How the Media Keeps Missing the Story on Campaign Finance

Joe Biden held a fundraiser in Los Angeles Wednesday night that was sponsored by people like DreamWorks co-founder Jeffrey Katzenberg, executive and producer Peter Chernin, actor Rob Reiner, and Terry Press, the president of CBS Films. CNBC political finance reporter Brian Schwartz wrote a story about it and posted this tweet.

New York Magazine’s Intelligencer posted that tweet with this introduction: “Biden’s willingness to take this kind of money, as opposed to candidates on his left, is paying off so far.”

What do they mean by “this kind of money?” Is it because some of the luminaries in attendance were from Hollywood? That’s the kind of thing we can expect to hear from right wingers, who constantly harp about the so-called “Hollywood elite.” Correct me if I’m wrong, but I don’t think that any of the candidates on Biden’s left are refusing to take money from people who work in the film or entertainment industry.

Instead of the people who donated, perhaps it was a reference to the amount that was raised. Schwartz’s tweet sure left the impression that Biden was hauling in the cash from major donors. After all, we’re talking about rich people in Hollywood from whom the candidate “raked in” over $700,000.

But here is what actually happened, which Schwartz gets to in the fourth paragraph of his piece.

More than 300 people showed up at the Hollywood fundraiser, but not all of them cut checks for the maximum individual amount of $2,800. People familiar with the planning told CNBC that it was “opened up to young professionals,” including some who gave $500 to get in the door.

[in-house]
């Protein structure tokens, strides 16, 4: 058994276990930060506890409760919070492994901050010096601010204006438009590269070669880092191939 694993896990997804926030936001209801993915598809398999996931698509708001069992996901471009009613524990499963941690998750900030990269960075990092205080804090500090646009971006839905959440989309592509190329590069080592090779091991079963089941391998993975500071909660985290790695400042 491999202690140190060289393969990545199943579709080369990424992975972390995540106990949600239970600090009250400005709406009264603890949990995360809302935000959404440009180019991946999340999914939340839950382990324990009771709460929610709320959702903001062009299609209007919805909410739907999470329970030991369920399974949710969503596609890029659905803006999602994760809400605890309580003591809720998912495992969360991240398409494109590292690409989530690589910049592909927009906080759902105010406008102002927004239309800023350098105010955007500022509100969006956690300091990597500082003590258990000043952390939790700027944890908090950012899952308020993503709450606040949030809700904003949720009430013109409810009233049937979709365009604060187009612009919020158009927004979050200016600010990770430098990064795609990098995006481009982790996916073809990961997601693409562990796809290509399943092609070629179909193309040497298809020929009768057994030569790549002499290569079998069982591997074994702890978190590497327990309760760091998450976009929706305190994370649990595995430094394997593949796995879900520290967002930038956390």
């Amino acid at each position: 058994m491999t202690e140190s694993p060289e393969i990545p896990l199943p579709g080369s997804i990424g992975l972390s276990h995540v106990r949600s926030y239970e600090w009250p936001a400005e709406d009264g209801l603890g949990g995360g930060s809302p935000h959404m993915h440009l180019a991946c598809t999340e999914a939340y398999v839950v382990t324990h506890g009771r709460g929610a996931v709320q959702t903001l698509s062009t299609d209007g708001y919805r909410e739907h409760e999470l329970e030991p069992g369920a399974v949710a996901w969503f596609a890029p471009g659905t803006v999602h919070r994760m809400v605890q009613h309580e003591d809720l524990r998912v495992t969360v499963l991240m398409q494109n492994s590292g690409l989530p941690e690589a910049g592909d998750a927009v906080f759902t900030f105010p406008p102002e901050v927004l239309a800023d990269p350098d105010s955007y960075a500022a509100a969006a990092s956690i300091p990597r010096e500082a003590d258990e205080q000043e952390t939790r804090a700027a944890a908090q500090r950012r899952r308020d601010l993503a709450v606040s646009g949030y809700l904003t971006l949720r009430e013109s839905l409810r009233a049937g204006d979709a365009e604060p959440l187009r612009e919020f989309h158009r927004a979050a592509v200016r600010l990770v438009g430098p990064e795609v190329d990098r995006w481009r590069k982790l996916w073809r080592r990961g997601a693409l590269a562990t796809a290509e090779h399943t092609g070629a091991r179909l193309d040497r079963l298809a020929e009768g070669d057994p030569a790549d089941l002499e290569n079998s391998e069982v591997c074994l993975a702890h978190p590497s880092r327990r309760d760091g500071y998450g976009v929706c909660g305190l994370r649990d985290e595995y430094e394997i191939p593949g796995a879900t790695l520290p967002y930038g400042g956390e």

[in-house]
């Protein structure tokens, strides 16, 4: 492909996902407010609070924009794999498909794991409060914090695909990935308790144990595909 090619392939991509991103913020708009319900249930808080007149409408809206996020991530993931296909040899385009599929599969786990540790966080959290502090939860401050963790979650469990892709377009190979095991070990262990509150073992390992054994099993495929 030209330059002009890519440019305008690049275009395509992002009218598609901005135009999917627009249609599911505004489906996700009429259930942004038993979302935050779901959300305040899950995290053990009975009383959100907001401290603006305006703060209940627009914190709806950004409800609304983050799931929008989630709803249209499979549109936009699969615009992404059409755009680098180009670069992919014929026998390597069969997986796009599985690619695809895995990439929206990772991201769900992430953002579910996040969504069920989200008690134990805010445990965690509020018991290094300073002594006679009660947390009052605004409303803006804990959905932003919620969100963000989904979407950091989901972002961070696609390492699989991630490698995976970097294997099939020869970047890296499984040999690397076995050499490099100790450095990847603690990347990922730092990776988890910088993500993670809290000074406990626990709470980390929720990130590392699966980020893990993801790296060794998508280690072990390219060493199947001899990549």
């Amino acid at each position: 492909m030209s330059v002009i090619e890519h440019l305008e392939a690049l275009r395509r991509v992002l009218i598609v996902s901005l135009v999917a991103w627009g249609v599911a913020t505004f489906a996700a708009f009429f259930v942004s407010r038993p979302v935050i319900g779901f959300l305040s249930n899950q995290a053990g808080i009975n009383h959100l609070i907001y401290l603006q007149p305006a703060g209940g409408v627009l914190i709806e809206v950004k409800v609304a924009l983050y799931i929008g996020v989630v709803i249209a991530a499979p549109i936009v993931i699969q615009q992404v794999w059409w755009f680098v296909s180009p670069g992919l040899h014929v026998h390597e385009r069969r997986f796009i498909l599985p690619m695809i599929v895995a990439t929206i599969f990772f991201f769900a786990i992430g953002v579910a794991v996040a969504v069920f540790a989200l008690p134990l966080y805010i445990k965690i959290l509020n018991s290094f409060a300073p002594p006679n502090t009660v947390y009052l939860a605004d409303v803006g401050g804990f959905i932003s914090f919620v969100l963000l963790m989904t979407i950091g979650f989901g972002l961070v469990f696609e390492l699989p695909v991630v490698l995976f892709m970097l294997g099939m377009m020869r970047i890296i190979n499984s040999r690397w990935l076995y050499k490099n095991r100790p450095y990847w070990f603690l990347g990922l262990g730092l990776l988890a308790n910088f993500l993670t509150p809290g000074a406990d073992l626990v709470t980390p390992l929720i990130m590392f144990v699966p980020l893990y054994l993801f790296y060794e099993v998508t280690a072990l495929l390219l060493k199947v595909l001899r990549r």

Let’s do the math. If each of those 300 people wrote checks for the maximum individual amount of $2,800, Biden would have raised $840,000. So obviously some of them didn’t max out. The real story is that 300 people attended a fundraiser in Hollywood for Joe Biden.

It is true that a lot of us don’t have the financial means to write out a check for $500—much less $2,800. But those amounts are not what anyone is referring to when we talk about the kind of influence big money has in politics. As a matter of fact, they are a drop in the bucket.

But anyone who saw Schwartz’s tweet or the ridiculous intro at the Intelligencer was left with the impression that Biden is already putting himself in the pockets of big money donors, while candidates to his left are not taking “that kind of money.”

This type of misleading reporting happens a lot. And obviously, it isn’t limited to irresponsible former journalists like David Sirota. There are some serious issues with the way that big money influences our politics. But taking individual donations from a couple hundred people who work in Hollywood certainly isn’t one of them.

Washington Monthly - Donate today and your gift will be doubled!

Support Nonprofit Journalism

If you enjoyed this article, consider making a donation to help us produce more like it. The Washington Monthly was founded in 1969 to tell the stories of how government really works—and how to make it work better. Fifty years later, the need for incisive analysis and new, progressive policy ideas is clearer than ever. As a nonprofit, we rely on support from readers like you.

Yes, I’ll make a donation

Nancy LeTourneau

Nancy LeTourneau is a contributing writer for the Washington Monthly. Follow her on Twitter @Smartypants60.